03/27/2012 1:00PM

Canadian Horse Racing Hall of Fame: Russell Baze among 2012 nominees

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Shigeki Kikkawa
Canadian native Russell Baze is the winningest rider in North American history.

ETOBICOKE, Ontario – Russell Baze, who was born in Vancouver and went on to become the winningest North American rider in history, is among this year’s nominees to the Canadian Horse Racing Hall of Fame.

Baze, 53, was among three candidates in the jockey/trainer category put forward by the Hall of Fame’s nominating committee for consideration by the 20-member election committee.

Election committee voters also will choose from three candidates in the male horse, female horse, builder, and veterans categories. Any individual receiving at least eight votes will be inducted.

The nominees were announced on Tuesday and the inductees will be revealed on April 10.

Baze, 53, has been riding since 1974. He won four races at Golden Gate last Sunday to bring his career total to 11,529 and already is a member of the Thoroughbred Racing Hall of Fame in Saratoga, having been inducted in 1999.

His numerous accomplishments include a special Eclipse Award in 1995 and 10 races-won titles in the U.S.

Jockeys Mickey Walls and Lloyd Duffy are the other in the category as no trainer was nominated this year.

Walls, 37, retired in 2002 but still gallops horses here for his father, trainer Joe Walls. He rode 1,453 winners in his 13-year career.

His honors include an Eclipse Award as North America’s outstanding apprentice, two Sovereign Awards in the apprentice category, and a Sovereign Award as Canada’s top journeyman rider. In 1991, Walls was the first jockey to earn Sovereign Awards in both the apprentice and journeyman categories in the same season.

Duffy, 67, won the Sovereign Award as Canada’s outstanding jockey in 1982 and was the regular rider of Canadian champions Frost King and Deputy Minister. He retired in 1998 after a 30-year riding career but can still be found working on the backstretch.

Quiet Resolve and Soaring Free, both of whom were Canadian horses of the year for Sam-Son Farm, are joined on the male horse ballot by Jambalaya.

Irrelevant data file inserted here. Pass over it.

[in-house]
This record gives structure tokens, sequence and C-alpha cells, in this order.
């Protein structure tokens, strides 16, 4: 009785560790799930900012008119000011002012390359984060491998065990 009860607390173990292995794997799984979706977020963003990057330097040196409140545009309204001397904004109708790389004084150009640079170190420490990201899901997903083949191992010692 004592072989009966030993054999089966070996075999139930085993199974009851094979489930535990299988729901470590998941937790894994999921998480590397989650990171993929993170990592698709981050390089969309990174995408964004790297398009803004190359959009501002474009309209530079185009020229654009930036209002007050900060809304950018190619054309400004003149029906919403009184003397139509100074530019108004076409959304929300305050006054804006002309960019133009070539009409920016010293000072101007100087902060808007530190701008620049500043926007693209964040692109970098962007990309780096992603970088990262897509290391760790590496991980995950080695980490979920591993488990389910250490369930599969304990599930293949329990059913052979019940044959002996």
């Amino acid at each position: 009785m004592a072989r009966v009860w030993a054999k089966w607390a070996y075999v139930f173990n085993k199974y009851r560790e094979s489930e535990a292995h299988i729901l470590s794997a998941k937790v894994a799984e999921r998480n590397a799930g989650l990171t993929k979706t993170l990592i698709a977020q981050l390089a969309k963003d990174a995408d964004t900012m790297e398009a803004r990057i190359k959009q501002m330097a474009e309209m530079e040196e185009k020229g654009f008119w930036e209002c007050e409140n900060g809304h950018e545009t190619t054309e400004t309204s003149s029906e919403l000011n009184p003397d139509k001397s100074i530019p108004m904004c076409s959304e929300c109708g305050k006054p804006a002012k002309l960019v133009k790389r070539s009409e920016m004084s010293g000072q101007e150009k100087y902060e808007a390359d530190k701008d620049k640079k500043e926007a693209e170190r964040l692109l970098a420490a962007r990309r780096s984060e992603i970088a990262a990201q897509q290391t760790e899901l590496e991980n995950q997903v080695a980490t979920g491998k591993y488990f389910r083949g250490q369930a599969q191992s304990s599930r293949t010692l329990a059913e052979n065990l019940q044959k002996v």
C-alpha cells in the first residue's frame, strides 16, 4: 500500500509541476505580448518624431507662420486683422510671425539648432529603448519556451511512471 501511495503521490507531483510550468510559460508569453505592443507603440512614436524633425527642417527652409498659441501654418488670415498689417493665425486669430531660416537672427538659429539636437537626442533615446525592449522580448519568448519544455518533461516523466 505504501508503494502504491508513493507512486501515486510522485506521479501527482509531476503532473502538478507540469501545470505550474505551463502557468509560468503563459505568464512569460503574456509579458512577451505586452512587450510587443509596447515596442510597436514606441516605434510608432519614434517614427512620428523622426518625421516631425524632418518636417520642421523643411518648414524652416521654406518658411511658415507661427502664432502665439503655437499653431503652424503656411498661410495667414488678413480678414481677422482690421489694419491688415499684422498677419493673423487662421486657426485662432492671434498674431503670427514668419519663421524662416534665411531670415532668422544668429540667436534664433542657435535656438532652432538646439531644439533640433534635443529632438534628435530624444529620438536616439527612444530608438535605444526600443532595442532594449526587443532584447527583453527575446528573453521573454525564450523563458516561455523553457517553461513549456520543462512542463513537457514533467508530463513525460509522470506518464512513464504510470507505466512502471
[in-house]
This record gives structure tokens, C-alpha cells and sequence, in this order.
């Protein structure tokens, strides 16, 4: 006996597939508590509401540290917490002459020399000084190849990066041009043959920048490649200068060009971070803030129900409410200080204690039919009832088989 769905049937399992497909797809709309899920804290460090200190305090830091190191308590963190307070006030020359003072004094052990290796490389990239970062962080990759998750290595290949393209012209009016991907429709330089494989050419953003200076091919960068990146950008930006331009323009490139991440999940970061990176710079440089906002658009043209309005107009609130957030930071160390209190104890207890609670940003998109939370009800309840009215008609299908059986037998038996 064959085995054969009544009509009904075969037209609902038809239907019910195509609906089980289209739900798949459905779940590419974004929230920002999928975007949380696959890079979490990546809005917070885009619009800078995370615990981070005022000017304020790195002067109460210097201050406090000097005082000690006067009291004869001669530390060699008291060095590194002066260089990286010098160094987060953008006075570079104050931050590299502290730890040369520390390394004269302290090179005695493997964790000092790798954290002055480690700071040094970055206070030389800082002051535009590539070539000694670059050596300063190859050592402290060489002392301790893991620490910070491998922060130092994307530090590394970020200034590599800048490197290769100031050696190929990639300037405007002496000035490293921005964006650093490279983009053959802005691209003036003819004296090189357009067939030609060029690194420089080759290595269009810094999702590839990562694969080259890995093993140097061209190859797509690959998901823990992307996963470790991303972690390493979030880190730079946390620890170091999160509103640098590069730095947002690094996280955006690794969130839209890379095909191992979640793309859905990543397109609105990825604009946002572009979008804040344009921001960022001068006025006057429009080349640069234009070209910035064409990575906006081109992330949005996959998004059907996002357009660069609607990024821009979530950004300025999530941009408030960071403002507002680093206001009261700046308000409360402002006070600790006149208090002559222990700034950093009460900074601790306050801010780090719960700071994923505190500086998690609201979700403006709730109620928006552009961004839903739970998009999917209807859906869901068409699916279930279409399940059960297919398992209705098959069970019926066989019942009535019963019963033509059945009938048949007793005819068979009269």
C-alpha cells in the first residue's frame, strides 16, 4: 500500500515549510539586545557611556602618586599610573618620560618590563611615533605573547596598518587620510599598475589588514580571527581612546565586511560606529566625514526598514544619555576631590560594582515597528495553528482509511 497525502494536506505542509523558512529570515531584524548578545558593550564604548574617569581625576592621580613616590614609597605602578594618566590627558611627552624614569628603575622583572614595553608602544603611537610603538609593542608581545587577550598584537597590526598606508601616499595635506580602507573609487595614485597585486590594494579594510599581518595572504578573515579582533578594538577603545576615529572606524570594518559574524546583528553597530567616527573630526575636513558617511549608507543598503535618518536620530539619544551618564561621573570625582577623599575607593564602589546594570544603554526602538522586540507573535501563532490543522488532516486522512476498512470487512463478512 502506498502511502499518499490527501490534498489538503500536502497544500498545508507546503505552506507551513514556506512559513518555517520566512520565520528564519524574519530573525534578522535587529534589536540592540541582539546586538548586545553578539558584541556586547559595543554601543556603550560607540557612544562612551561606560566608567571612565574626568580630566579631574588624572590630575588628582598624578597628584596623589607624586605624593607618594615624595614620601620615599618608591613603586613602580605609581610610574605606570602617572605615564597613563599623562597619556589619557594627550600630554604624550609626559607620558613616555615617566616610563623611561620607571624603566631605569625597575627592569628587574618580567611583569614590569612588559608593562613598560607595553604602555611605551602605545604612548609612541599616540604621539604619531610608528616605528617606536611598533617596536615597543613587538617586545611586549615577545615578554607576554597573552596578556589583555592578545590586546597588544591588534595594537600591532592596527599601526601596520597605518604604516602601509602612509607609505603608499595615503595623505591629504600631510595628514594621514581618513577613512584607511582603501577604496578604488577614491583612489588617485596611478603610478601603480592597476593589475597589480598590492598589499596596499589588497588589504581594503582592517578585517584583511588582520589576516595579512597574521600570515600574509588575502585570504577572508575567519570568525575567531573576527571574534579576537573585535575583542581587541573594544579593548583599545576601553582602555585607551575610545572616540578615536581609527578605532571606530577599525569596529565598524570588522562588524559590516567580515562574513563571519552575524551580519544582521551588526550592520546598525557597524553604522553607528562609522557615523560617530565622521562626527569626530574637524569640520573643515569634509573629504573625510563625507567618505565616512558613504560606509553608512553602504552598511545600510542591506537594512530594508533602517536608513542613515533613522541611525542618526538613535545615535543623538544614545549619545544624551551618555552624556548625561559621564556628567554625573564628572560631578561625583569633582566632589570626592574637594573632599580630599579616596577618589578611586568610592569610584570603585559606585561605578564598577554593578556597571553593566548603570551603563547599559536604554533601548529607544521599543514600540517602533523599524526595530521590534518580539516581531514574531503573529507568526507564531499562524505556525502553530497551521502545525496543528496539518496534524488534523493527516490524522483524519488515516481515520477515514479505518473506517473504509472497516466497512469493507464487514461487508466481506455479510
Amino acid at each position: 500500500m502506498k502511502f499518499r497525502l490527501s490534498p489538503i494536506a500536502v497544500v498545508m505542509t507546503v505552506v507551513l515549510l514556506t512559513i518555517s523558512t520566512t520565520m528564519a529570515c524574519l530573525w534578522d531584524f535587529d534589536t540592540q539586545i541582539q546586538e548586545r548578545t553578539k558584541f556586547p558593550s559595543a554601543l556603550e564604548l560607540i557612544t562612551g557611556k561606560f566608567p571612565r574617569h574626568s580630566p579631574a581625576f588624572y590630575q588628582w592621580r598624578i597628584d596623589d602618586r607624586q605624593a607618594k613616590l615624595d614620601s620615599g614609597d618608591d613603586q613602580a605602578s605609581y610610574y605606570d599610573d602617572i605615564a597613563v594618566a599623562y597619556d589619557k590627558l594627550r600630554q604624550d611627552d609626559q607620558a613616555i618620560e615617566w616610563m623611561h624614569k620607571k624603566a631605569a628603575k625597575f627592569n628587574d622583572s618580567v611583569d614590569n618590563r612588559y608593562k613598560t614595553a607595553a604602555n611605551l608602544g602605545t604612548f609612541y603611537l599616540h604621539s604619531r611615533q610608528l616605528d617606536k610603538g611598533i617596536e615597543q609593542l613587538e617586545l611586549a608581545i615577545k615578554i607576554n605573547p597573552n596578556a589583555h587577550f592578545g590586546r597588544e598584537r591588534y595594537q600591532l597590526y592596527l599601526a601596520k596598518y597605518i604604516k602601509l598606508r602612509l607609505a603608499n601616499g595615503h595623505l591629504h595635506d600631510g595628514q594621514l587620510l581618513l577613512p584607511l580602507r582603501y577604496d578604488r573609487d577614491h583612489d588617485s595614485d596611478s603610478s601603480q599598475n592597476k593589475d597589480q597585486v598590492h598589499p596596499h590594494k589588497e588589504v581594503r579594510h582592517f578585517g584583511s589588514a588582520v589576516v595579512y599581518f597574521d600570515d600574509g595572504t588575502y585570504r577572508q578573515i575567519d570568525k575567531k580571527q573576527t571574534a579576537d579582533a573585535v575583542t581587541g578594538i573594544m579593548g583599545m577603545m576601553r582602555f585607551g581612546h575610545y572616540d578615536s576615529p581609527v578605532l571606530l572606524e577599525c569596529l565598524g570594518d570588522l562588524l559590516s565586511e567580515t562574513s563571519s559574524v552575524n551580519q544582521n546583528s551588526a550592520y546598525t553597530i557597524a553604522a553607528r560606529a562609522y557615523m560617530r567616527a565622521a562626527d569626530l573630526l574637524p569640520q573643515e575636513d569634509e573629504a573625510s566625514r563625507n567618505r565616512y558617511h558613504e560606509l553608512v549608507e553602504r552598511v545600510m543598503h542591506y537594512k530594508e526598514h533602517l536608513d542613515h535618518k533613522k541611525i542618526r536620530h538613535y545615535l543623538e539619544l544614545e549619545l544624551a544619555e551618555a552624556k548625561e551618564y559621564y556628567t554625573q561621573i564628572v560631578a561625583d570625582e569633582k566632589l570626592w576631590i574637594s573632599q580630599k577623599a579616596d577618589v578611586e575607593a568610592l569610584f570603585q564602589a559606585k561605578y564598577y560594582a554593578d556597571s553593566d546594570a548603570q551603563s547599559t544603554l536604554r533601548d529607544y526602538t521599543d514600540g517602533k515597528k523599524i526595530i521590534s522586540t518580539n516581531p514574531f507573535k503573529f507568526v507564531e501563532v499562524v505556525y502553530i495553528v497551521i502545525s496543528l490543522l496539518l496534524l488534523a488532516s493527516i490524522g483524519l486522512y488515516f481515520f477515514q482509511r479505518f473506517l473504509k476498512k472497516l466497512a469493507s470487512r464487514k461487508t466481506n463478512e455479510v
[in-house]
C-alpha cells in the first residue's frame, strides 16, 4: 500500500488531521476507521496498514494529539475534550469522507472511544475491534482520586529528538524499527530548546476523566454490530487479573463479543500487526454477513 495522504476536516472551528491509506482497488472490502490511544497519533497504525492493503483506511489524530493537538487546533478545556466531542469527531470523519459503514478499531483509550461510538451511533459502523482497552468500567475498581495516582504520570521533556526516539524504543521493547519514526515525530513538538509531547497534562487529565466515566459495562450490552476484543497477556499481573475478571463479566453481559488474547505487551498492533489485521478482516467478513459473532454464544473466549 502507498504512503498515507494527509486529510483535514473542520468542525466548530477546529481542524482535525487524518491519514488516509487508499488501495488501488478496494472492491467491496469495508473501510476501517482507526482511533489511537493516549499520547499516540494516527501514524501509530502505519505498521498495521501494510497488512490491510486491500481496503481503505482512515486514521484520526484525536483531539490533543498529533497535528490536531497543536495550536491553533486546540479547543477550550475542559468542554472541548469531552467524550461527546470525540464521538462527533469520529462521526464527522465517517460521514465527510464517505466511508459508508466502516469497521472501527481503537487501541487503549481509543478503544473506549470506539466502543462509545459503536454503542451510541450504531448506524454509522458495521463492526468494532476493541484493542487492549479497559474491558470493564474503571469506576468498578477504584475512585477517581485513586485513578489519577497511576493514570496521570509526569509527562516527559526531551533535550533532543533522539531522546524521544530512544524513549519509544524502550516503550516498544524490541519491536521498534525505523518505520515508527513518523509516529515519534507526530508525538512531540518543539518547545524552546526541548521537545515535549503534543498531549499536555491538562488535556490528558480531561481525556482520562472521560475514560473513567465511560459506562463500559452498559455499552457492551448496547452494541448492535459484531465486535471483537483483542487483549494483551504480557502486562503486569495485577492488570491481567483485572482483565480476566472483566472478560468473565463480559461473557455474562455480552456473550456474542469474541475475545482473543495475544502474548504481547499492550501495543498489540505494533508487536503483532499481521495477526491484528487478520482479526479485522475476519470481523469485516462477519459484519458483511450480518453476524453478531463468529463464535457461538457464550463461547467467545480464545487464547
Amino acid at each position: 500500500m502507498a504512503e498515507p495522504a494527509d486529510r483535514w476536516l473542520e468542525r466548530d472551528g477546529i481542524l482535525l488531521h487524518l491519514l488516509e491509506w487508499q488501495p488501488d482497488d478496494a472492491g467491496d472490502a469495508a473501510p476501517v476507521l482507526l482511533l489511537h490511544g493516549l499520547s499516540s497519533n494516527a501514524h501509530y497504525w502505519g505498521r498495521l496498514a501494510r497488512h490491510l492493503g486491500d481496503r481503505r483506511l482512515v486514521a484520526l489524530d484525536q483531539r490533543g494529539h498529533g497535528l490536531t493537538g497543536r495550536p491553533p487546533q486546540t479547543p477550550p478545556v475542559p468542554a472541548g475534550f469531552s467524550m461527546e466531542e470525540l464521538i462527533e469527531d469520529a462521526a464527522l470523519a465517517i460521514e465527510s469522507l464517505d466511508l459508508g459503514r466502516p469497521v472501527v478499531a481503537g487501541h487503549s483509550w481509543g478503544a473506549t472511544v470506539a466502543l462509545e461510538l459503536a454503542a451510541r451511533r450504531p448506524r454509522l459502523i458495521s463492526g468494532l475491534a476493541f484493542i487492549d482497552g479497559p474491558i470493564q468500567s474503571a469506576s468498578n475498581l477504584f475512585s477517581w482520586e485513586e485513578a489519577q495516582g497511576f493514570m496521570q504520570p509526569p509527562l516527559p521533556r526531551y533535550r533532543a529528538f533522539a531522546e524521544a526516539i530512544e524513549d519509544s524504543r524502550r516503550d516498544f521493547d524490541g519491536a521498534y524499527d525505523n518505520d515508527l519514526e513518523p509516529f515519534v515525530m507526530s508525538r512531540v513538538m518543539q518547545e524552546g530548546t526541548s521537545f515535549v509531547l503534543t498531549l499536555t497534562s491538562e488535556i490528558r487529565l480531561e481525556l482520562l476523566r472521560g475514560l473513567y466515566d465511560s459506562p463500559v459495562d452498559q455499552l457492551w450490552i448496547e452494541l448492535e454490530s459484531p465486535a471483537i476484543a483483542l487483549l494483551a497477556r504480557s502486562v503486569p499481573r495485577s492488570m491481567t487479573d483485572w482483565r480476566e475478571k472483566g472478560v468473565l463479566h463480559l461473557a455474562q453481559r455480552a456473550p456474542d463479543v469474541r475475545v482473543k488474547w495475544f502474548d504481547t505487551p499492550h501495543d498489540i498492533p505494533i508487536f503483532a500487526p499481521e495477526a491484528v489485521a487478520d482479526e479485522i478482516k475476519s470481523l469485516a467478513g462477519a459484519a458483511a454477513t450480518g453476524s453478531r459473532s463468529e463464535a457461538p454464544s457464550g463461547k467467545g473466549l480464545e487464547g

Winner of the Woodbine Mile via a disqualification in 1999, Quiet Resolve added four more graded stakes wins while banking more than $2.3 million in his four-year-career

Soaring Free, whose championship season came in 2004, raced from 2002 through 2006 and earned more than $2.1 million. His 15 wins from 27 starts included 10 stakes.

Jambalaya, racing for the Kingfield Farm of Catherine Day Phillips and Todd Phillips, won the Grade 1 Gulfstream Park Handicap and the Grade 1 Arlington Million in 2007. He earned more than $1.6 million with nine wins and a total of 17 in-the-money finishes from 23 starts.

Arravale, who took home Sovereign Awards as Horse of the Year and female turf filly or mare in 2006, is joined in her category by Apelia and One for Rose.

Owned and bred by Bob Costigan, Arravale capped her championship campaign with a victory in Woodbine’s Grade 1 E.P. Taylor. She retired in 2008 after earning more than $1.2 million via a 5-1-2 record from 15 starts.

Apelia was Canada’s champion sprinter in 1993 after winning stakes at Woodbine, Belmont, Garden State, and Turfway Park. She retired in 1994 with a record of 12-3-3 for earnings of more than $620,000 from 24 starts.

One for Rose was one of Woodbine’s most popular and productive performers and earned three consecutive Sovereign Awards as Canada’s champion older filly or mare in 2003 through 2005.

Claimed for $40,000 from a successful debut in October of 2002, One for Rose retired in 2005 with 15 wins, five seconds, two thirds, and earnings of just under $1.4 million from 27 starts.

John Sikura and the late Aubrey Minshall, both owner/breeders, are nominated in the “builders” category along with journalist Curtis Stock, who has won 10 Sovereign Awards in writing categories.

Cool Mood, L’Alezane, and Rainbow Connection are up for induction in the “veterans” category.

A stakes-winning daughter of Northern Dancer, Cool Mood went on to be an influential broodmare with five of her nine daughters producing stakes winners including champions With Approval and Izvestia.

L’Alezane was Canada’s horse of the year and champion 2-year-old filly in 1977, winning stakes races in Ontario, Manitoba, New York, and Kentucky.

Rainbow Connection may be best remembered for her second-place finish in the 1981 Canadian International. She won Sovereigns Awards in her division as a 2-year-old and 3-year-old and an outstanding broodmare award in 1994.